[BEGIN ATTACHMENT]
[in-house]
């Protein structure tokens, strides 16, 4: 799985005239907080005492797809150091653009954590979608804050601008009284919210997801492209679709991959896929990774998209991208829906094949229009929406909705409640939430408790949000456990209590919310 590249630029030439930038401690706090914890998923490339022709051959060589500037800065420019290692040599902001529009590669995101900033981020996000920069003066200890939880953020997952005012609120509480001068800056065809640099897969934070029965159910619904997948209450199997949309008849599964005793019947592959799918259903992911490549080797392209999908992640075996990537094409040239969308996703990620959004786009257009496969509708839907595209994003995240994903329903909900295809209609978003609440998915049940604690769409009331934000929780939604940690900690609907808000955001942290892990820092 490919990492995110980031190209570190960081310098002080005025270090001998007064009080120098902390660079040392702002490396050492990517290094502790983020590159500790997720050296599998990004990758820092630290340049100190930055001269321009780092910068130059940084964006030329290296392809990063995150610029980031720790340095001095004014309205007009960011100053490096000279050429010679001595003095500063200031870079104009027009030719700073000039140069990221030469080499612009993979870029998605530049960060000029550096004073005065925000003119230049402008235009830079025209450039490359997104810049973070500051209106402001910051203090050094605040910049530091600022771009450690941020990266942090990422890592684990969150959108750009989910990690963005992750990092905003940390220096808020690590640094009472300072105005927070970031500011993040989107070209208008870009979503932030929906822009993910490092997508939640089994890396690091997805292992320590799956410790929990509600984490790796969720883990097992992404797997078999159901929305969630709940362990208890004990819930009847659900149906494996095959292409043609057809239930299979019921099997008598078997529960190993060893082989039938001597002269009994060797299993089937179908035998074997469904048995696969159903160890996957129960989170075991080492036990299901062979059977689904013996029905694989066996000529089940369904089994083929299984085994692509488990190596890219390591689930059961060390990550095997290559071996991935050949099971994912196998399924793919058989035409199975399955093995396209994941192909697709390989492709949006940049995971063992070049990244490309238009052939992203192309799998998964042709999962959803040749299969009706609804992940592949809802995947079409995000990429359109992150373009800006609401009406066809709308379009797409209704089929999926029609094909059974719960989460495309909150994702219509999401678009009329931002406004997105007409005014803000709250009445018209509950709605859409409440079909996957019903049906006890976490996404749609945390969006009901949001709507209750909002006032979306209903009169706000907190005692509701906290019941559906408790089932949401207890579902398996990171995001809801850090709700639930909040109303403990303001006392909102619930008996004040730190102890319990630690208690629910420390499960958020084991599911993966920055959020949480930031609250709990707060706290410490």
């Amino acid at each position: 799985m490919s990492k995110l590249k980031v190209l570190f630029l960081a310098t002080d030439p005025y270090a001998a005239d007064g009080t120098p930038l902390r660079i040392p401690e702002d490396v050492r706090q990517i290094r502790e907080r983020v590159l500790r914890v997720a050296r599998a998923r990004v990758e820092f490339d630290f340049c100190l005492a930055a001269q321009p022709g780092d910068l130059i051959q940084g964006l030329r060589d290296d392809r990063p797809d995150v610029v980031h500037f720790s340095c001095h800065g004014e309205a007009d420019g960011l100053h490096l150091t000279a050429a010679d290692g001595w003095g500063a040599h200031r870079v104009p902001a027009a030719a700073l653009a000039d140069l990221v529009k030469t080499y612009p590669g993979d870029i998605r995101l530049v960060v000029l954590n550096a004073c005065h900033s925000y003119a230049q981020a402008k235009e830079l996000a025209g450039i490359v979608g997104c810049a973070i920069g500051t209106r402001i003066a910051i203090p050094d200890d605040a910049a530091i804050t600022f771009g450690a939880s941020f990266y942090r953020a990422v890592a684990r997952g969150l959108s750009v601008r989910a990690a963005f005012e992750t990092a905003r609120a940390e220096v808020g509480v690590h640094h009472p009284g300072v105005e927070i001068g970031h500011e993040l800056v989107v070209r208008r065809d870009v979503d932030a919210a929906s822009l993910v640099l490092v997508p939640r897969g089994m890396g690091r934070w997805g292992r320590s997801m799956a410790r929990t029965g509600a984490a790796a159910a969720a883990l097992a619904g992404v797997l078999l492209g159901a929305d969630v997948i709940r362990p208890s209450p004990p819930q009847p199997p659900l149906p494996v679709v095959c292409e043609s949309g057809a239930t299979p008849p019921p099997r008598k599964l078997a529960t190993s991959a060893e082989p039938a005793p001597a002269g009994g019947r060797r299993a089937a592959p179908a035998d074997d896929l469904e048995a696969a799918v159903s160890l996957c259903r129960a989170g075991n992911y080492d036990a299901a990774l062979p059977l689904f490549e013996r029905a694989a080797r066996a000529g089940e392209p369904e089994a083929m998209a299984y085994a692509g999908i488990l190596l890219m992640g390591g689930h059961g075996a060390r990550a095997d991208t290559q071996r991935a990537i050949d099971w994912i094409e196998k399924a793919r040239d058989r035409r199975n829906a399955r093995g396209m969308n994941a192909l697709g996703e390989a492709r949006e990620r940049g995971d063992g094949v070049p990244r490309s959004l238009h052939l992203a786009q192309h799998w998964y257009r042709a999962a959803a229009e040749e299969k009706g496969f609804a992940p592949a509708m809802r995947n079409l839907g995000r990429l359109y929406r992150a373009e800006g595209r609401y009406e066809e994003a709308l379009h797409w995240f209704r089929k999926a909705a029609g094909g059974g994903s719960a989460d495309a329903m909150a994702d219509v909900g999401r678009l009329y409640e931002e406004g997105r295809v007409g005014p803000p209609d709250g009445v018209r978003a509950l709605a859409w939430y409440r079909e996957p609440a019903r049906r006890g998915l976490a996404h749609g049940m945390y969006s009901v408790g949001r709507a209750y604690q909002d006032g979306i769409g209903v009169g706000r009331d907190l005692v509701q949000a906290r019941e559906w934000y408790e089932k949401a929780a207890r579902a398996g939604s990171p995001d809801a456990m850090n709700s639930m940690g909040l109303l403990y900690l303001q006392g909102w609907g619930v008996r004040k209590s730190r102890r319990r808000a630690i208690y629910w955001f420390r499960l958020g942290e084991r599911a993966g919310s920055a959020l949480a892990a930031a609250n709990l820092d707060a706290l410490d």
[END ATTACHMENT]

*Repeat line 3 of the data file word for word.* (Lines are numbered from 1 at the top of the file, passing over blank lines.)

């Amino acid at each position: 799985m490919s990492k995110l590249k980031v190209l570190f630029l960081a310098t002080d030439p005025y270090a001998a005239d007064g009080t120098p930038l902390r660079i040392p401690e702002d490396v050492r706090q990517i290094r502790e907080r983020v590159l500790r914890v997720a050296r599998a998923r990004v990758e820092f490339d630290f340049c100190l005492a930055a001269q321009p022709g780092d910068l130059i051959q940084g964006l030329r060589d290296d392809r990063p797809d995150v610029v980031h500037f720790s340095c001095h800065g004014e309205a007009d420019g960011l100053h490096l150091t000279a050429a010679d290692g001595w003095g500063a040599h200031r870079v104009p902001a027009a030719a700073l653009a000039d140069l990221v529009k030469t080499y612009p590669g993979d870029i998605r995101l530049v960060v000029l954590n550096a004073c005065h900033s925000y003119a230049q981020a402008k235009e830079l996000a025209g450039i490359v979608g997104c810049a973070i920069g500051t209106r402001i003066a910051i203090p050094d200890d605040a910049a530091i804050t600022f771009g450690a939880s941020f990266y942090r953020a990422v890592a684990r997952g969150l959108s750009v601008r989910a990690a963005f005012e992750t990092a905003r609120a940390e220096v808020g509480v690590h640094h009472p009284g300072v105005e927070i001068g970031h500011e993040l800056v989107v070209r208008r065809d870009v979503d932030a919210a929906s822009l993910v640099l490092v997508p939640r897969g089994m890396g690091r934070w997805g292992r320590s997801m799956a410790r929990t029965g509600a984490a790796a159910a969720a883990l097992a619904g992404v797997l078999l492209g159901a929305d969630v997948i709940r362990p208890s209450p004990p819930q009847p199997p659900l149906p494996v679709v095959c292409e043609s949309g057809a239930t299979p008849p019921p099997r008598k599964l078997a529960t190993s991959a060893e082989p039938a005793p001597a002269g009994g019947r060797r299993a089937a592959p179908a035998d074997d896929l469904e048995a696969a799918v159903s160890l996957c259903r129960a989170g075991n992911y080492d036990a299901a990774l062979p059977l689904f490549e013996r029905a694989a080797r066996a000529g089940e392209p369904e089994a083929m998209a299984y085994a692509g999908i488990l190596l890219m992640g390591g689930h059961g075996a060390r990550a095997d991208t290559q071996r991935a990537i050949d099971w994912i094409e196998k399924a793919r040239d058989r035409r199975n829906a399955r093995g396209m969308n994941a192909l697709g996703e390989a492709r949006e990620r940049g995971d063992g094949v070049p990244r490309s959004l238009h052939l992203a786009q192309h799998w998964y257009r042709a999962a959803a229009e040749e299969k009706g496969f609804a992940p592949a509708m809802r995947n079409l839907g995000r990429l359109y929406r992150a373009e800006g595209r609401y009406e066809e994003a709308l379009h797409w995240f209704r089929k999926a909705a029609g094909g059974g994903s719960a989460d495309a329903m909150a994702d219509v909900g999401r678009l009329y409640e931002e406004g997105r295809v007409g005014p803000p209609d709250g009445v018209r978003a509950l709605a859409w939430y409440r079909e996957p609440a019903r049906r006890g998915l976490a996404h749609g049940m945390y969006s009901v408790g949001r709507a209750y604690q909002d006032g979306i769409g209903v009169g706000r009331d907190l005692v509701q949000a906290r019941e559906w934000y408790e089932k949401a929780a207890r579902a398996g939604s990171p995001d809801a456990m850090n709700s639930m940690g909040l109303l403990y900690l303001q006392g909102w609907g619930v008996r004040k209590s730190r102890r319990r808000a630690i208690y629910w955001f420390r499960l958020g942290e084991r599911a993966g919310s920055a959020l949480a892990a930031a609250n709990l820092d707060a706290l410490d």